MAY 26th 2006
Mr Galloway maintains it is logical for those who have had their countrymen, friends and family killed during the current campaign in Iraq to feel morally justified in fighting back against the forces responsible, their commanders and the political architects of the campaign, personally. This is true if you are an Iraqi who believes that the military overthrow of Saddam was wrong, and that he and his supporters should have been left alone to run Iraq in the way he was doing it. It might even be true if you are an Iraqi who thinks that the military operation was started and continued without due regard to what is euphemistically called 'collateral damage', though in that case it would be more for revenge than any other motive, as murdering Tony Blair is not likely to improve at this stage the circumstances of anybody in Iraq. It seems hard for some people to believe that every effort was made at the start of this operation to remove Saddam without an invasion, and that the invasion when inevitable was planned to take as few lives as possible.

There are those indeed who think that bringing democracy and open government, freedom of assembly and speech to Iraq is wrong; but there are very few who believe it could have been achieved by asking Saddam to do it, or his inheritors. Mr Galloway has never explained his view of how things should have proceeded under an alternative scenario. He is much better informed on some matters than the people whose feathers he ruffles. When he was accused by the Daily Telegraph and members of the US Congress of certain things I warned they could end up with egg on their faces That in no way makes sense of his claim that Blair, or even Bush, have given the orders to murder thousands of people. Peace to a tolerable extent could have come quickly if the legacy of Saddam's rule had not left so much inter-ethnic distrust and hatred or if the coalition had made the proper preparations to control the country after the removal of Saddam. But the moment the UN shirked its responsibility and the US military had decided 'we don't do peace' there was nowhere to go but through hell, as was pointed out on pages on this website at the time. Preparations of that sort take years in the planning, and the public, even in the coalition of the willing, were unwilling to allow the process to be taken in advance so long as they thought there was a chance to either prove Saddam had no WMD, or force him from office. There was no chance of either without a UN determined to follow through. Hans Blix and others wandering around was just a joke played on the mathematically challenged, of which he appeared to be one.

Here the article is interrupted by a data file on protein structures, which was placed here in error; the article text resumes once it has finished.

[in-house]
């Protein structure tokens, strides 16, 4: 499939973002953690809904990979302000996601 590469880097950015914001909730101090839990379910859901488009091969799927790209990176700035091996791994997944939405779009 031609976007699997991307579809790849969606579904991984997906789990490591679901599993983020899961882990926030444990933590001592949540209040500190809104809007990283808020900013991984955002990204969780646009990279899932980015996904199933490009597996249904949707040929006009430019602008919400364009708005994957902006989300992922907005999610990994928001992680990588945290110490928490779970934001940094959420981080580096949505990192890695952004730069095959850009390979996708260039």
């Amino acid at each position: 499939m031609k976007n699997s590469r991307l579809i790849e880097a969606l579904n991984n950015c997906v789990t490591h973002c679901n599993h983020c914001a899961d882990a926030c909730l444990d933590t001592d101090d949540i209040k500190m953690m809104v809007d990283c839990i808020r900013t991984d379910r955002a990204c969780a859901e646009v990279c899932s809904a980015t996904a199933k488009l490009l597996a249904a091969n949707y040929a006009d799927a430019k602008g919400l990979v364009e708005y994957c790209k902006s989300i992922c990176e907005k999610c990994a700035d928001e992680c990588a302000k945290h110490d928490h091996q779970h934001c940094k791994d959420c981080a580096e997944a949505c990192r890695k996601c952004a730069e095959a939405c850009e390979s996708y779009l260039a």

To carry out an operation of this kind, the national powers acting for the UN had to be united, domestically and amongst themselves. They were not. They should have been. To pull the fat out of the fire now, Iraqis must put their common good and their country first. All terrorism and crime cannot cease immediately, anyone can understand that. But amongst those of reasonable intelligence who have a will to work for the future, it can. Galloway is still more interested in Galloway than anything else. His contribution today is not helpful.